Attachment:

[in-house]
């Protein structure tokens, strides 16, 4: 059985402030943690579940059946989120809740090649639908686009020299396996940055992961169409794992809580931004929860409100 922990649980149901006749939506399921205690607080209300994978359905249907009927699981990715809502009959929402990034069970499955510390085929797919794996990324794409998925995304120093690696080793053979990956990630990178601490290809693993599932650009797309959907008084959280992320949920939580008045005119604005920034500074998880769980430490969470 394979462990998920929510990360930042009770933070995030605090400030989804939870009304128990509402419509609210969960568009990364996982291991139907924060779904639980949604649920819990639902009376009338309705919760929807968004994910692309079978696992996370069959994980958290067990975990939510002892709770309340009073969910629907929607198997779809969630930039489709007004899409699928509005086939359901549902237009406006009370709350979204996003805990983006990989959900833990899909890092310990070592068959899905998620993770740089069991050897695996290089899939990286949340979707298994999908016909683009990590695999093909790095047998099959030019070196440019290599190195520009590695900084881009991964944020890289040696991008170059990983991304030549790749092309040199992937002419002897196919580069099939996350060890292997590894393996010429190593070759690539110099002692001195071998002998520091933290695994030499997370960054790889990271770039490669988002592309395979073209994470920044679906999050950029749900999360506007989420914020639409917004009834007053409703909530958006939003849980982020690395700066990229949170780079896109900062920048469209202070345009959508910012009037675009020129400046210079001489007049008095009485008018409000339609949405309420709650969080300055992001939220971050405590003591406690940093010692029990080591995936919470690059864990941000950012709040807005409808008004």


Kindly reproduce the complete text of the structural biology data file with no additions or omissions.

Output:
[in-house]
């Protein structure tokens, strides 16, 4: 059985402030943690579940059946989120809740090649639908686009020299396996940055992961169409794992809580931004929860409100 922990649980149901006749939506399921205690607080209300994978359905249907009927699981990715809502009959929402990034069970499955510390085929797919794996990324794409998925995304120093690696080793053979990956990630990178601490290809693993599932650009797309959907008084959280992320949920939580008045005119604005920034500074998880769980430490969470 394979462990998920929510990360930042009770933070995030605090400030989804939870009304128990509402419509609210969960568009990364996982291991139907924060779904639980949604649920819990639902009376009338309705919760929807968004994910692309079978696992996370069959994980958290067990975990939510002892709770309340009073969910629907929607198997779809969630930039489709007004899409699928509005086939359901549902237009406006009370709350979204996003805990983006990989959900833990899909890092310990070592068959899905998620993770740089069991050897695996290089899939990286949340979707298994999908016909683009990590695999093909790095047998099959030019070196440019290599190195520009590695900084881009991964944020890289040696991008170059990983991304030549790749092309040199992937002419002897196919580069099939996350060890292997590894393996010429190593070759690539110099002692001195071998002998520091933290695994030499997370960054790889990271770039490669988002592309395979073209994470920044679906999050950029749900999360506007989420914020639409917004009834007053409703909530958006939003849980982020690395700066990229949170780079896109900062920048469209202070345009959508910012009037675009020129400046210079001489007049008095009485008018409000339609949405309420709650969080300055992001939220971050405590003591406690940093010692029990080591995936919470690059864990941000950012709040807005409808008004």